It's interesting to me how much we end up discussing our gender when it comes to reading, books, and the coverage books get. One of the most recent discussions was the mass amount of coverage Jonathan Franzen received which inspired some of our well known and beloved female authors of popular fiction to cry foul. And do you know what ensued? All kinds of talk, a lot of which didn't seem terribly productive to me. I personally felt annoyed by the dust-up...not by the many wonderful and thoughtful posts female authors wrote but because I sort of agreed. I had no idea who this Franzen guy was, why we were talking about him, and why I was being told He. Mattered. Which I guess goes to show I fall on the side of popular fiction. I fully support the idea of reviewing lesser known fiction, what turns me off is when reviewers and media try to manufacture a sense of excitement about books that is not springing genuinely from within the culture. It was especially a turn-off because there WAS a book at the time, Mockingjay, that was generating true excitement among readers but I'm guessing it couldn't possibly be taken seriously because it was A) YA, B) By a woman, and C) Speculative Fiction.
Jennifer Weiner wrote a follow-up post addressing more the issue of popular fiction getting reviewed and it made me cry. I feel as if I really understand what she's saying, and I get it. And she wrote it so eloquently, this is the part that moved me to tears:
The message: McMillan's book doesn’t really matter. Her readers aren’t worth talking to.Read the whole thing.
And when the paper of record tells its readers, through silence and omission, that some stories, some writers, some readers matter more than others and some stories, some writers, some readers, don’t matter at all, then yes, I’ve got a problem with that.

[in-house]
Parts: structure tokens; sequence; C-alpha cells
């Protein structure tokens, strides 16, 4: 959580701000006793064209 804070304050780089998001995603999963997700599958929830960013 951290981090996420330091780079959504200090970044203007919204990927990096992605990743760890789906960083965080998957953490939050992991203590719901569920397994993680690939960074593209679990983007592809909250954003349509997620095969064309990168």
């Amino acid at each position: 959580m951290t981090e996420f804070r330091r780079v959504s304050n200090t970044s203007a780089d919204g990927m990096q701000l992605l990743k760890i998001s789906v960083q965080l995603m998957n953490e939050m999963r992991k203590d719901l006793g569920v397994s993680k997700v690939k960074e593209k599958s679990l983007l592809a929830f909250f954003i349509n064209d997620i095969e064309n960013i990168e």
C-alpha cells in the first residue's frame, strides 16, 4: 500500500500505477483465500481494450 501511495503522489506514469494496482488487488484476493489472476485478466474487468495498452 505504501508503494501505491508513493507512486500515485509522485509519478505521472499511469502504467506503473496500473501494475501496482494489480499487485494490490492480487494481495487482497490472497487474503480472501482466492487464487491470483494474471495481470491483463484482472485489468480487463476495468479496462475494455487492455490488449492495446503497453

Maybe it’s because I used to be a newspaper reporter, and continue to cling to the belief that newspapers matter. Maybe it’s because I’ve got daughters, and if either of them is lucky or cursed enough to be a writer, I’d like to think that their books won't have to clear the hurdles of built-in assumptions about the value of women's work.
Or maybe it’s the way gay couples felt when the Times started including their photographs and wedding announcement in the Sunday Styles section. Yes, their unions were legitimate and binding even without the paper’s coverage, and yes, their friends and loved ones always knew the truth about their commitment, but it’s nice to be seen as part of the official record, to have no less an entity than the New York Times say, “You know what? You’re part of the story. You belong here, too.”
Soooo..I haven't been able to stop thinking about that piece since I read it. And then this week I started reading posts about boys and how teen boys aren't reading. There are no books for the teen boys to read is the general cry, nothing of interest! I actually think this comes down to a few separate issues, but I can't help but look at these two stories and ideas and shake my head in wonder. Anyway, I read this post by Maureen Johnson linked to by more people than I can remember and I realized, "oh my gosh, she's right!" I thought back to high school and required reading and the only two works by females that I can remember that we ALL had to read were "My Antonia" and "Raisin in the Sun" Everything else, even in French class, was by men. (well except for maybe a few poems) I was actually shocked by the revelation, first that I never noticed and secondly that women can be so ignored. So if this is still going strong today, than we have a lot of work to do.